UNIQLO has had a long and fruitful relationship with MoMA, and through UNIQLO Free Friday Nights has helped advance the Museum’s mission by making art and design accessible to everyone. To celebrate its continued support of MoMA, this spring UNIQLO unveiled UNIQLO at MoMA, an assortment of T-shirts, tote bags, bandanas, and socks that feature artwork by world-renowned artists, including Andy Warhol, Jean-Michel Basquiat, Keith Haring, Jackson Pollock, and Ryan McGinness. Read more
Posts tagged ‘Keith Haring’
In the second installment of Inside/Out’s spotlight on our new series of artist-produced housewares, the MoMA Design Store is excited to debut a suite of candles and Limoges porcelain collectible trays and plates with Ligne Blanche Paris. The collaboration was spearheaded by The MoMA Design Store’s Director of Merchandising Emmanuel Plat and Ligne Blanche Paris Founder Pierre Pelegry, and launched last week at the MoMA Stores.
“Both the MoMa Design Store and Ligne Blanche Paris have a similar goal: to pique the public’s interest in the work of contemporary artists through design. Since expanding the work of artists to high-quality domestic products has become a focus for the MoMA Design Store, the collaboration was a natural fit,” says Plat.
As eclectic as the artists featured, the suite provides a unique survey of disparate artistic voices and methods of creation over the last four decades.
Robert Longo’s adroit use of chiaroscuro modeling with charcoal heightens the impact of his subject matter, and gives his pieces—from his blackened American flags to his figure and animal studies—gravitas and a timeless quality.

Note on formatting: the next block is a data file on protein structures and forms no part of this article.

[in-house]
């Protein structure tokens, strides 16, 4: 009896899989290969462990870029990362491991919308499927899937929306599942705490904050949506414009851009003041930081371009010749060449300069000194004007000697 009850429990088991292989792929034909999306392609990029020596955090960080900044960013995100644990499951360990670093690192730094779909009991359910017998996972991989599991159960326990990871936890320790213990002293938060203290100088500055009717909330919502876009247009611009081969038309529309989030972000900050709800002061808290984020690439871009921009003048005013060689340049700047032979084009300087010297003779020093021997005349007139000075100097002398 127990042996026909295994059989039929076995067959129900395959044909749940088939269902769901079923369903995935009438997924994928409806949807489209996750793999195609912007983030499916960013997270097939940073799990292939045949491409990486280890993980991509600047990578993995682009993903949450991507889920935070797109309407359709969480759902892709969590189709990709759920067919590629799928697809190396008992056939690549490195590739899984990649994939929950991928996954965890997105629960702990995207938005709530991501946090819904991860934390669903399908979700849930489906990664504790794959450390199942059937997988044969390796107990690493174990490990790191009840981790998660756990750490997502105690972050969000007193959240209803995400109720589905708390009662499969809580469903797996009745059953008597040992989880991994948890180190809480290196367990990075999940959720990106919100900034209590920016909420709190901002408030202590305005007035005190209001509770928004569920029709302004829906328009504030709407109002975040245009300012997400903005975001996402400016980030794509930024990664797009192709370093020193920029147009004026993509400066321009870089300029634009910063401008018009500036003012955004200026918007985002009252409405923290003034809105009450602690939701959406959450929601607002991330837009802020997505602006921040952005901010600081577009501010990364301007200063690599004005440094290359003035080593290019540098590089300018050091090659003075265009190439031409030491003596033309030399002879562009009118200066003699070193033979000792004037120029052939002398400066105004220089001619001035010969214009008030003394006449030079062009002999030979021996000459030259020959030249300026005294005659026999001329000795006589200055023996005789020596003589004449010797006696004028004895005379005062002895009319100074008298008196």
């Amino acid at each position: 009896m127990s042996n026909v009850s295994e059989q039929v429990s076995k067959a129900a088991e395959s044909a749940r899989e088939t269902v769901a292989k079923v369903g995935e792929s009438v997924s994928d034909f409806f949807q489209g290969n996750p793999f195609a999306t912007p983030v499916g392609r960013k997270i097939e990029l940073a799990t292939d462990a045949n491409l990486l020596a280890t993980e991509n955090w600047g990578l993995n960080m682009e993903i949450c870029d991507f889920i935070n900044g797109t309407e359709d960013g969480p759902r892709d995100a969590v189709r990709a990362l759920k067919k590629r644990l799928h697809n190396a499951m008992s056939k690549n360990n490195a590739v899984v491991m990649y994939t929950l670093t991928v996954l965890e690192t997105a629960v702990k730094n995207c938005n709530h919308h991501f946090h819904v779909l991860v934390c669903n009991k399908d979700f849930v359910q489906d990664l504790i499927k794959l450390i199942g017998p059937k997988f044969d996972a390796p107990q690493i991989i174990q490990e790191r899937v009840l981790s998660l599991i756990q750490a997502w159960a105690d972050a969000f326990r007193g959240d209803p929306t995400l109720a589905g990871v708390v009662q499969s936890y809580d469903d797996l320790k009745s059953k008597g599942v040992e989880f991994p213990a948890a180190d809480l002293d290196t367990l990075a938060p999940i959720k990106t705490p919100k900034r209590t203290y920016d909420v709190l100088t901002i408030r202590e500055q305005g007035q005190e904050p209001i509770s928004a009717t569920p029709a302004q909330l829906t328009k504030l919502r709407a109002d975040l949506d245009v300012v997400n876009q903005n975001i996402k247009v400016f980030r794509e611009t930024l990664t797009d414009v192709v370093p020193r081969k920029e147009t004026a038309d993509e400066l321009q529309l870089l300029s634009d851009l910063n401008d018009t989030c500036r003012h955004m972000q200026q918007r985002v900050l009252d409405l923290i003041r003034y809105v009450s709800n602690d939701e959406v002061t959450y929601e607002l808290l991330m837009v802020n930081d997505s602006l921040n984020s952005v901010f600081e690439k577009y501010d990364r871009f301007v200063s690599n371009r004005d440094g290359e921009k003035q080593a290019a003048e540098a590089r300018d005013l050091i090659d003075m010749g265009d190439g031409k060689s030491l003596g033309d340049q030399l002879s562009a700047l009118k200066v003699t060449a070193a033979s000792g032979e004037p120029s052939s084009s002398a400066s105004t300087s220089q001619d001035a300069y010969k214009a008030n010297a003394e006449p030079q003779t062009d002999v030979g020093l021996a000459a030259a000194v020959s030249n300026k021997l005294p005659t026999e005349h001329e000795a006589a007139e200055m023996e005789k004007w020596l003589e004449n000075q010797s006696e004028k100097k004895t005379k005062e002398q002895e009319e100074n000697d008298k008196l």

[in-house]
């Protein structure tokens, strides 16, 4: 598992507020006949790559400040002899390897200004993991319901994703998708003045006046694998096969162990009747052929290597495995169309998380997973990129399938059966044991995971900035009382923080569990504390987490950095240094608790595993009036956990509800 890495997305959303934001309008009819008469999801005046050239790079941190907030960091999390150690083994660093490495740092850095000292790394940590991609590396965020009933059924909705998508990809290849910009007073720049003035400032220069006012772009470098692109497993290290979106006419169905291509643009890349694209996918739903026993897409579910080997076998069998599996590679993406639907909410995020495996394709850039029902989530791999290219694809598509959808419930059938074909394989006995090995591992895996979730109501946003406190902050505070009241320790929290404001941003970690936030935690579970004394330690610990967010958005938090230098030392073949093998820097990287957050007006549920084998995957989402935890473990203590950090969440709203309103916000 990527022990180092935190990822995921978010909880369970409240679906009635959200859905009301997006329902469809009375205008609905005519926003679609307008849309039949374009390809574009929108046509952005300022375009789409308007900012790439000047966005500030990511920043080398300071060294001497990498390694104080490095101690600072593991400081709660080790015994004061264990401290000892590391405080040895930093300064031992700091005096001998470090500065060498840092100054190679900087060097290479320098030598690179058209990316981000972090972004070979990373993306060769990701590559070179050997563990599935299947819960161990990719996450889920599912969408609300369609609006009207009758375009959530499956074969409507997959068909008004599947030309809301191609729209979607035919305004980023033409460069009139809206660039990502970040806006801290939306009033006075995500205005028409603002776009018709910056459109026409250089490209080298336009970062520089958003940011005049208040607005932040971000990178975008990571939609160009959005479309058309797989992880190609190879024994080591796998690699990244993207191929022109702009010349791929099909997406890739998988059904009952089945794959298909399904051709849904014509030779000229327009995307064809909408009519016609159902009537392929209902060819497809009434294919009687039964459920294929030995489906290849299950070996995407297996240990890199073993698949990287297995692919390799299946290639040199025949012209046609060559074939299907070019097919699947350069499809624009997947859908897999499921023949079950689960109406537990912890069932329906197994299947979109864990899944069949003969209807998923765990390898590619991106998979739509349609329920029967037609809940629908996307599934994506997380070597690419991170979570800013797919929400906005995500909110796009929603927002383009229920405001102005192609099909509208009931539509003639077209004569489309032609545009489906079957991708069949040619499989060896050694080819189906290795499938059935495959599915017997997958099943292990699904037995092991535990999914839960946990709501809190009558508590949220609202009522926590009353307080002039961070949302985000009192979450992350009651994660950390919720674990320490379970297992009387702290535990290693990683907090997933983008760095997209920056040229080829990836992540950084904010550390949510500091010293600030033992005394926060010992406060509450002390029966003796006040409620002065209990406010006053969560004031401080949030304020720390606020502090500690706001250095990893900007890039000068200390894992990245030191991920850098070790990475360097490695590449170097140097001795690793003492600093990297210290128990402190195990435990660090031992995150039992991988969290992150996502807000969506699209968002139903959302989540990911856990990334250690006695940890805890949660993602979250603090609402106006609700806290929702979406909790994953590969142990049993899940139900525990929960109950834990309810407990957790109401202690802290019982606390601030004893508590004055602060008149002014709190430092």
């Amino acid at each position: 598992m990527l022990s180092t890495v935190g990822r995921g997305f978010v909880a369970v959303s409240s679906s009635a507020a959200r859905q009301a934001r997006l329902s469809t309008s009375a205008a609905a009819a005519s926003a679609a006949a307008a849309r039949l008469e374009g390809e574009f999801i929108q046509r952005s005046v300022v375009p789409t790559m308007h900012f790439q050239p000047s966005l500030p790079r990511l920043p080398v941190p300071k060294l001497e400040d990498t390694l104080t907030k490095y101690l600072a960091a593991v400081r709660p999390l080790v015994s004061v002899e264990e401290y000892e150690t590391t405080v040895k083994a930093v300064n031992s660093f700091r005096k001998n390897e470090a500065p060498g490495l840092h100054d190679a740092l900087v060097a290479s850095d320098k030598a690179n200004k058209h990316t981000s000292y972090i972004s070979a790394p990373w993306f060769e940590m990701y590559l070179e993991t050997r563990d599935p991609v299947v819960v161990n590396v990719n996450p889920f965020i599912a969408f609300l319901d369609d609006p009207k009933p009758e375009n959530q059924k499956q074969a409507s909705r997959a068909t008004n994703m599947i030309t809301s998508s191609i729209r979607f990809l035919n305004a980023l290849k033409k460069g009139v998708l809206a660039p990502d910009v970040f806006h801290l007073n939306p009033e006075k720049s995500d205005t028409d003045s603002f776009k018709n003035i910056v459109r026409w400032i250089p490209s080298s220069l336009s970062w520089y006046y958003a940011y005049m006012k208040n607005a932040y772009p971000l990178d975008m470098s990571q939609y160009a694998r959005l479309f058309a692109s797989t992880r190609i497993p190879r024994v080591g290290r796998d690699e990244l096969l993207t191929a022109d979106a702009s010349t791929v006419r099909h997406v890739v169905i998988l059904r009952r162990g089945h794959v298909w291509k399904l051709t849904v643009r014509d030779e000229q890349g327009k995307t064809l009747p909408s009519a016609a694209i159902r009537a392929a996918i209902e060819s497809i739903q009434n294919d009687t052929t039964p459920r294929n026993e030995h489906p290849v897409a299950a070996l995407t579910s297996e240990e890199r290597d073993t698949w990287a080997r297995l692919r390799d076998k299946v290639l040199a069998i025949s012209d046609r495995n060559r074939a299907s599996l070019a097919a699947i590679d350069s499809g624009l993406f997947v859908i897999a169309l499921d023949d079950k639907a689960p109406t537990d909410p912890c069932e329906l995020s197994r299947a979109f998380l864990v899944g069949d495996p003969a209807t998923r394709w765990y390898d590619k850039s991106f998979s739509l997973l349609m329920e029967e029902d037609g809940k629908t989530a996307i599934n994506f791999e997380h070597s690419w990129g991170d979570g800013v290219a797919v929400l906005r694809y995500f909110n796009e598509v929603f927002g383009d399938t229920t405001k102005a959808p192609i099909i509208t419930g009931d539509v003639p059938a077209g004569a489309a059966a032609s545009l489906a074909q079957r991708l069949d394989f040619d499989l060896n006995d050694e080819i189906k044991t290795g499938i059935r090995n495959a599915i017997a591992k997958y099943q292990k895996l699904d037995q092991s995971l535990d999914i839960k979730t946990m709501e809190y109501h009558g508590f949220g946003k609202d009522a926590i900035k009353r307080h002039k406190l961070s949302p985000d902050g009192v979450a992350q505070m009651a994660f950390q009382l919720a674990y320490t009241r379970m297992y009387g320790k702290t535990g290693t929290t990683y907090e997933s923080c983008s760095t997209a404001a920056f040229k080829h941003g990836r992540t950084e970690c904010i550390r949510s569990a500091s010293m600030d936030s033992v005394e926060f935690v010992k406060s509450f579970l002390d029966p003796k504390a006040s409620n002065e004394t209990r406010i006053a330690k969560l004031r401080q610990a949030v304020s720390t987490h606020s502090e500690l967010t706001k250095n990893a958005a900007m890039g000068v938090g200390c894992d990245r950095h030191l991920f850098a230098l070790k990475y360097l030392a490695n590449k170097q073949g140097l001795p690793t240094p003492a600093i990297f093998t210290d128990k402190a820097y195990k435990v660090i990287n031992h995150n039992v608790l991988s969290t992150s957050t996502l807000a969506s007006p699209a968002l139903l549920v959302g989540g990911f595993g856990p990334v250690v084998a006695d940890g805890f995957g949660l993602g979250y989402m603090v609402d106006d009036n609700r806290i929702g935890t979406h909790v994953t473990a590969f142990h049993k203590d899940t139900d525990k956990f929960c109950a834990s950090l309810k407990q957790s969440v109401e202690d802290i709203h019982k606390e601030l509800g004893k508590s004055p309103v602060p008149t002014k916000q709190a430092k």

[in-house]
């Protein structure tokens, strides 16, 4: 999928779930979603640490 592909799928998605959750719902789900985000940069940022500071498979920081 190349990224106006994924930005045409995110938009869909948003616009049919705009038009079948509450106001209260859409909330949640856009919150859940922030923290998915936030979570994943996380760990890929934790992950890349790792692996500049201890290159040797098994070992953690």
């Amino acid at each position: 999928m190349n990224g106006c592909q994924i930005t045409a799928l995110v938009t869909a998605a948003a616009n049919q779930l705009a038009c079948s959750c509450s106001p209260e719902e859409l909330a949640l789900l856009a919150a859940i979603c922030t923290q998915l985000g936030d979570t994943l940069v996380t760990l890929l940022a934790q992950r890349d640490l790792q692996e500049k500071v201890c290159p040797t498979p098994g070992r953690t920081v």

Alex Katz is recognized as a hugely influential precursor to the Pop art movement and one of the most respected American artists working today. Katz’s portraits and figure studies are characterized by their flatness of form, restrained lines, and aloof subjects.
A bricoleur of everyday objects, Tom Sachs distills the spirit of the modern era and our relationship to consumerism in his flashy reproductions of commodities.
Drawn to celebrity, melodrama, and erotic narrative, Jack Pierson produces works that are infused with literal and visual references to unrequited love, desire, faded stardom, and sentimental musings. Pierson’s typographic Golden Years (2010) relies heavily on the visual poetics of typography and can be interpreted as wistful homage to the halcyon years of one’s life.
From across the pond comes a quartet of plates by British art renegades Gilbert & George, whose prolific career has spanned almost five decades. The dynamic duo juxtapose their look-alike, robotic visages with a hyper-saturated potpourri of images—from anonymous pastoral landscapes to shots of London’s gritty inner-city—to confront the viewer and completely immerse him or her in the visual experience.
The line also includes work by three renowned artists whose prolific and highly influential careers were tragically cut short: Robert Mapplethorpe, Jean-Michel Basquiat, and Keith Haring. Though contemporaries during the 1980s, their respective bodies of work encompass distinct experiences that are radically different in tone, character, and execution.
Ligne Blanche Paris worked closely with the estates of these artists to create products that capture the spirit of those they represent.
“Every product is devised in perfect knowledge of, and with a scrupulous respect for, the works of the artists with whom we work,” says Pelegry.
The MoMA Design Store will carry a limited number of these artist edition plates at two store locations: on West 53rd Street across from the Museum, and in SoHo at 81 Spring Street.
The monumental 1982 Keith Haring drawing Untitled is not often on view, so its inclusion in the Museum’s current installation Contemporary Galleries: 1980–Now seems like an ideal opportunity to think about how this artist’s iconic visual language fits into the larger story of 20th-century art. Read more